(b) From the perspective of becoming a stronger chess player
As a chess player, the wider your appreciation of different types of position, the more universal a player you become. The Orangutan is most certainly a challenge, and one that forces you to think and to respond to your opponent from very early in the game. It teaches you to be extremely careful about development, about pawn placement, and about exchanges of both pawns and pieces which will radically alter positions. Rushing too many pawns forward will lead to disaster – the Orangutan often rewards caution, and waiting for the perfect moment to open things up. Certain patterns recur (a weak c6 square, use of an open a-file) which can win games on their own. Positions which seem to be ambling along can suddenly accelerate into dominating White positions:
As an e4 player, it is pleasant to be able to play something completely different from time to time, rather than facing the same openings again and again. I can flex strategic and chaotic neurons which a thousand Ruy Lopezes tend to dull. The Orangutan is most certainly an opportunity for creativity. Here is IM Graeme Buckley v Mike Healey: [N.B. Mike is on the receiving end – Ed.]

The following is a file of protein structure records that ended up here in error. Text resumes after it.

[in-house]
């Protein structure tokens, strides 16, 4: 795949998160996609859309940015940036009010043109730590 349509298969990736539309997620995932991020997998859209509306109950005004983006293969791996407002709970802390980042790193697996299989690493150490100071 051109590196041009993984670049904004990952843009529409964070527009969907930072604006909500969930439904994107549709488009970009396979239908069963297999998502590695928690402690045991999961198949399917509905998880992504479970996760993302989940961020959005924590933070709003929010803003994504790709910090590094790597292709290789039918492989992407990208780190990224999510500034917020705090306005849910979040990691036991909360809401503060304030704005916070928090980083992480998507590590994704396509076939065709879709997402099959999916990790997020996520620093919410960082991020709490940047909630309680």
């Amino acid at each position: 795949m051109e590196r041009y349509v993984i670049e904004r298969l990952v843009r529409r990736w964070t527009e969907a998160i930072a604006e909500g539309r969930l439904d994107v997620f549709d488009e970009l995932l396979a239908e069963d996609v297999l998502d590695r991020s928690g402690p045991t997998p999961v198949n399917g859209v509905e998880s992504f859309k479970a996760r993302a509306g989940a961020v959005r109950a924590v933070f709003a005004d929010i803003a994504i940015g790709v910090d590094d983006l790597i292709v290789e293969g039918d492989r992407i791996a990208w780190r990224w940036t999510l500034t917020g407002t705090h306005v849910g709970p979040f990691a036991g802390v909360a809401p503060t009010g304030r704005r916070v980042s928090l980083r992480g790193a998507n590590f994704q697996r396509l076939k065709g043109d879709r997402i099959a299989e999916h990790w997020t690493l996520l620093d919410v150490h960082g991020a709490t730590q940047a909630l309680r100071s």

Whilst always trying to hack the enemy king if possible, I also get to play set-ups never reached with 1. e4, such as KID and IQP positions. Here is an example:
One valid criticism of my lecture was that the games shown demonstrated not the opening’s strength, but my own. Well, here are four impressive positions reached against extremely strong players using the Orangutan:
Healey v IM Jovanka Houska (+4 after 15 moves)
Healey v GM Chris Ward (+1.2 after 10 moves)
Healey v GM Nick Pert (+2 after 23 moves)
Healey v GM Evgeny Postny (+1.8 after 20 moves)
While we must not take Stockfish’s word for everything, the Orangutan most certainly played its part in getting to these positions; an inept hairless ape brought home 0.5/4 however!
If that was too depressing, some scalps to cheer you up (including the Polish defence with Black):
Slowplay wins v IMs x 4; draw v GM Chris Ward Rapidplay wins v IMs x 4 Blitz wins v IMs x 4 and against GM Gawain Jones; draws v GMs Marie Sebag and Paul Velten